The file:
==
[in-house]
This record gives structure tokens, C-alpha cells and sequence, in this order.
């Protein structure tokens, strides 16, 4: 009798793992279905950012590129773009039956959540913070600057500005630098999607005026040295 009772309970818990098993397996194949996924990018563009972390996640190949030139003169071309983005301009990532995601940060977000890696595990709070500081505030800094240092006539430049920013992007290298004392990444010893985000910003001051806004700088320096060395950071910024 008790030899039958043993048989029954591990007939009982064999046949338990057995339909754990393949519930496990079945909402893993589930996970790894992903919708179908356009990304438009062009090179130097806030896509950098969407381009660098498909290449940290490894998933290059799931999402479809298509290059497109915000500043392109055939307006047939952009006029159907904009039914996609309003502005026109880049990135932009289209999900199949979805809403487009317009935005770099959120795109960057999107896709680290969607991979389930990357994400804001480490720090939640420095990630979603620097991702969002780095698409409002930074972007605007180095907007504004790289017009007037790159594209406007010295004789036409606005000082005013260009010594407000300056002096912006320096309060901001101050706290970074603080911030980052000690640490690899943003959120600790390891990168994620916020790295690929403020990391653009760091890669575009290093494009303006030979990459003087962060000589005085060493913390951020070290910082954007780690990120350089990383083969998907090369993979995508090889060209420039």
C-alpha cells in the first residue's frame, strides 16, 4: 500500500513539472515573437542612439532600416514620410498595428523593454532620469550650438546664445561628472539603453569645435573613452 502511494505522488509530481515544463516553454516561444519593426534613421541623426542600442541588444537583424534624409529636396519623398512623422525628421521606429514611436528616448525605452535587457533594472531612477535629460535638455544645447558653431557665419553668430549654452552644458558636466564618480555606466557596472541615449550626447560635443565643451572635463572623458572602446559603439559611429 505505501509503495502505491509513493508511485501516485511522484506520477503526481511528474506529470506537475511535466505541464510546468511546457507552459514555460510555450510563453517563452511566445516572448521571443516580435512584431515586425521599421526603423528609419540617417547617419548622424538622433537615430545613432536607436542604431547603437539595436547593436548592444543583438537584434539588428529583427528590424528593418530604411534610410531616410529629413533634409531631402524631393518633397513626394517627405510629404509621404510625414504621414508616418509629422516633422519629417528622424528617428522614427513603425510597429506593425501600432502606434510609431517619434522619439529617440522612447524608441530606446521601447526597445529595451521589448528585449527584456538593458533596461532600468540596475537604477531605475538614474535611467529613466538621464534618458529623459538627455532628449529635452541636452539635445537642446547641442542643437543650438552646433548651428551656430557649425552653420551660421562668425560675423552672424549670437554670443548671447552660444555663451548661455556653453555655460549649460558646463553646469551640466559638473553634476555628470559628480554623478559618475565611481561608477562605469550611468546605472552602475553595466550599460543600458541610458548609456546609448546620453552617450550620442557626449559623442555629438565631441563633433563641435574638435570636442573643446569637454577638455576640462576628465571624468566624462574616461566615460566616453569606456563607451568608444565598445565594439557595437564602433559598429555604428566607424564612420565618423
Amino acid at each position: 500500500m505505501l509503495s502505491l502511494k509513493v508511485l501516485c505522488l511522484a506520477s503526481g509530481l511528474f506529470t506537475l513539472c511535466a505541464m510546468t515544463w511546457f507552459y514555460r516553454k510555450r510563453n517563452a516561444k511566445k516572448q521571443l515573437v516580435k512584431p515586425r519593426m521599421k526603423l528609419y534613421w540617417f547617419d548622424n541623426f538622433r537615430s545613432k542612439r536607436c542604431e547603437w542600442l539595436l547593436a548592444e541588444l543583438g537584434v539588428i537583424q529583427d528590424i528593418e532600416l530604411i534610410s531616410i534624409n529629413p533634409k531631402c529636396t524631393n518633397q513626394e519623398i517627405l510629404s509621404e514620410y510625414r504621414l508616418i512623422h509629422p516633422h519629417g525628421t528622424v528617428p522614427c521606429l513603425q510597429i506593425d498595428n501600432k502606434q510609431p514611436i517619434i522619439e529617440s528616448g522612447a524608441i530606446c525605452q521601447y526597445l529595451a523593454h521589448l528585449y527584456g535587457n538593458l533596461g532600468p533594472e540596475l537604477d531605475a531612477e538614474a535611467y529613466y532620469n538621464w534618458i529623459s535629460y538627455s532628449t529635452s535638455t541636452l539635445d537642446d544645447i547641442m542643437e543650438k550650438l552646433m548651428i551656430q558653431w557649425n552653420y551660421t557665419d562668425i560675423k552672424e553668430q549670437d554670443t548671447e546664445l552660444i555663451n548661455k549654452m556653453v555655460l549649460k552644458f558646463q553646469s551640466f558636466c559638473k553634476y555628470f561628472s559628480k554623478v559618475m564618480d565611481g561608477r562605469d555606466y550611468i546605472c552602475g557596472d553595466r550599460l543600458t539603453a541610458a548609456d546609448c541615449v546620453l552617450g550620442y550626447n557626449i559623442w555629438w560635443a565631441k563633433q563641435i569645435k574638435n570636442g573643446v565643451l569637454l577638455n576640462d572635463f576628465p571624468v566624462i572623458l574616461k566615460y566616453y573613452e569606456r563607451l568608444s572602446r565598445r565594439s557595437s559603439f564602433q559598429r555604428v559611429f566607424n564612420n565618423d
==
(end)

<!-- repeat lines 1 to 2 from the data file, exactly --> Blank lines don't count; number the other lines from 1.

[in-house]
This record gives structure tokens, C-alpha cells and sequence, in this order.